Bring Us Your Cancer Diagnosis And We’ll Hand You Hope

Bring us your cancer diagnosis and
we’ll hand you hope

Danny Nguyen, M.D.
Getting a second opinion is a great thing to do after learning you have cancer.
If you’ve just been diagnosed with cancer, you may feel you need to quickly make decisions about your care. That’s an understandable and common reaction. But one of the best ways to make sure you are getting the right treatment is to seek a second opinion from another physician.
Getting another opinion will give you peace of mind and allow you to fully understand all the treatment options available. And it will bring the added confidence needed as you get started on your treatment plan.

Questions to ask
When you seek a second opinion for a cancer diagnosis, ask the doctor these questions:
  • Do you agree with the diagnosis?
  • How did you reach your conclusion?
  • How much experience do you have with this type of cancer?
  • Is there more than one treatment option, and which option is best for me?
  • Who will be on my cancer care team?
  • Will my case be discussed with a tumor board and other specialists?
  • Will I have access to an NCI-designated comprehensive cancer center?
  • Will I have access to clinical trials and leading-edge therapies?
  • Are there supportive care resources to help me and my family with emotional and practical challenges?
Some people take the second opinion back to their current doctor and continue their cancer care with them. Other people choose to transfer their care and work with the new doctor. Often, the two physicians collaborate to take care of the patient. It’s a highly personal decision and one you want to make sure you’ll be comfortable with in the long run.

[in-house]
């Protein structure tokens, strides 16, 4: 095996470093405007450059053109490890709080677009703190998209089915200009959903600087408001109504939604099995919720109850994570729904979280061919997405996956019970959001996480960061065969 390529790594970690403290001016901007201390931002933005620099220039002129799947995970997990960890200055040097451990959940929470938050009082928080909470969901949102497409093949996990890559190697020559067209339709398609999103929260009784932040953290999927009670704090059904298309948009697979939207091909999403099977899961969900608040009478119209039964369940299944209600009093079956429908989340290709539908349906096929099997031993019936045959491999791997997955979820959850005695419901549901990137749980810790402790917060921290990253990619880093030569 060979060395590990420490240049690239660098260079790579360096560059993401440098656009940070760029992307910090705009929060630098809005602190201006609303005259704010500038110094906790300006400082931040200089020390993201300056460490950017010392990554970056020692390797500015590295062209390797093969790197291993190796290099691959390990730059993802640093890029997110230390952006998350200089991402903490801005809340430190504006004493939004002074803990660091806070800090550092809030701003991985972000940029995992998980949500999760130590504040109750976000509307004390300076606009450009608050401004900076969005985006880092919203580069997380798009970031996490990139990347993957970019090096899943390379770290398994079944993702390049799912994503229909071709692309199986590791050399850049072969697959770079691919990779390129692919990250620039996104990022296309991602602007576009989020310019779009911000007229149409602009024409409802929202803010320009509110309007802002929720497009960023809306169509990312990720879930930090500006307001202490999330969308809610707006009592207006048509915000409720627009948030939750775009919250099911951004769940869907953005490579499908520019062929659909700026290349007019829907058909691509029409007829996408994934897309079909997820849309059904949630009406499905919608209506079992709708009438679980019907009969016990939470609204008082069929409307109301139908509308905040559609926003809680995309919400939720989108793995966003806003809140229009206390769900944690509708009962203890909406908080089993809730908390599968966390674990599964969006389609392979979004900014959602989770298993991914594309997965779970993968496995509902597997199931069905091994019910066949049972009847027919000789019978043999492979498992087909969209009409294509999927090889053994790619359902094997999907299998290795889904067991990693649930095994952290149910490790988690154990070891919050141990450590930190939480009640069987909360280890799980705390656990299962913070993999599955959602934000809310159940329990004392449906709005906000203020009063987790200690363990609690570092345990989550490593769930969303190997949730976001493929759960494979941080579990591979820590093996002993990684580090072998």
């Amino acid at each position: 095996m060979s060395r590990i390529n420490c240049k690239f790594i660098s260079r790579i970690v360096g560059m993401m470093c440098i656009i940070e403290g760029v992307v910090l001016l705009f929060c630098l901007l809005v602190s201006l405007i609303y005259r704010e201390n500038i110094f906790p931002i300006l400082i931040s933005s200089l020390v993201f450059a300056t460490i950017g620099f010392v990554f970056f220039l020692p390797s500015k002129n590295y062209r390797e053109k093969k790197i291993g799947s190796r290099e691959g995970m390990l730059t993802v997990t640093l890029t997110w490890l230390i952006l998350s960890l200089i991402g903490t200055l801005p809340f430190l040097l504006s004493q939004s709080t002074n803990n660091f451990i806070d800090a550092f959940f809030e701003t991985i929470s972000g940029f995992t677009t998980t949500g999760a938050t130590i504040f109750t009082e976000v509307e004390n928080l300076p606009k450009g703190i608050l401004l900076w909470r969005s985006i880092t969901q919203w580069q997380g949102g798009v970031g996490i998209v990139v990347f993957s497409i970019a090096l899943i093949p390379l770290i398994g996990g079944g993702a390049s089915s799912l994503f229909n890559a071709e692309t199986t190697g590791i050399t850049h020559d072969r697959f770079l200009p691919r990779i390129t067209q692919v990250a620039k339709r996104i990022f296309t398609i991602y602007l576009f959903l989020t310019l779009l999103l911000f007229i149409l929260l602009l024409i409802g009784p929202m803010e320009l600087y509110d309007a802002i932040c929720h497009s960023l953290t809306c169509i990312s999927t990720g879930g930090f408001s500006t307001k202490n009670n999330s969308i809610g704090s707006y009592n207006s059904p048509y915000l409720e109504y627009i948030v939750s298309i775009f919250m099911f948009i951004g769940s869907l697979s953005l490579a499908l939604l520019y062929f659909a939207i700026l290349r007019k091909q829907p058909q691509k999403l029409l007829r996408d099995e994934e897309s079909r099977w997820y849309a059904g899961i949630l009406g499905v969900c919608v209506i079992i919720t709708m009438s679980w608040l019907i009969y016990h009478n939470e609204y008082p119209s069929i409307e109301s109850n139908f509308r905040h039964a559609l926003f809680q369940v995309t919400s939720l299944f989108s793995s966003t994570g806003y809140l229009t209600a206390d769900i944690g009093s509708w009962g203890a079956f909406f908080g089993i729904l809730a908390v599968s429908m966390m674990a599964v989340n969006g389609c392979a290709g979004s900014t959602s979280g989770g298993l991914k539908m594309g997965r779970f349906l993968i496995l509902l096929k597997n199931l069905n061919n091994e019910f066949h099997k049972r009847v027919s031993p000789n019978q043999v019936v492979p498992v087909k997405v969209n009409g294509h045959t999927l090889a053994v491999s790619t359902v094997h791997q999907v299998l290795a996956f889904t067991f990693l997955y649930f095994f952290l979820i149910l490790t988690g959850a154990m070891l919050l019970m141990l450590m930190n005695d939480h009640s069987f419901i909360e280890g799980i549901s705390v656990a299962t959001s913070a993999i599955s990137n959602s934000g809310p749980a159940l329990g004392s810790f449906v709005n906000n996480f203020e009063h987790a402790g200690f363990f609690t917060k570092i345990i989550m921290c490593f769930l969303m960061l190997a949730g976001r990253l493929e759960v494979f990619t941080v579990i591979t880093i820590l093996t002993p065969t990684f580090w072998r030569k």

Cancer is different
Second opinions benefit people with cancer because cancer is different from any other disease. There are hundreds of kinds of cancer. Each cancer is unique, and diagnoses can be complicated and difficult to make. Specialists in a particular cancer can often spot subtleties that other physicians might not see, and they will be more knowledgeable of advances in research, clinical trials, and treatments that may benefit you.
Your second opinion should provide the additional information you need to make fully informed decisions. And you’re not hurting your doctor’s feelings by getting one or asking for a referral. Seeking a second opinion is common, and your doctors collectively have your best interests at heart and want you to receive the best care.
The cancer treatment that’s right for you is the treatment that you’re comfortable with, is in line with your goals, and is provided by a team you trust. By taking the time to research your cancer care options, the expertise and resources offered by your treating physicians, and the cancer organization they’re a part of, you are empowering yourself on your cancer journey.
Danny Nguyen, M.D., is a medical oncologist and hematologist at City of Hope Huntington Beach and City of Hope Irvine Sand Canyon who specializes in lung cancer treatment and research.
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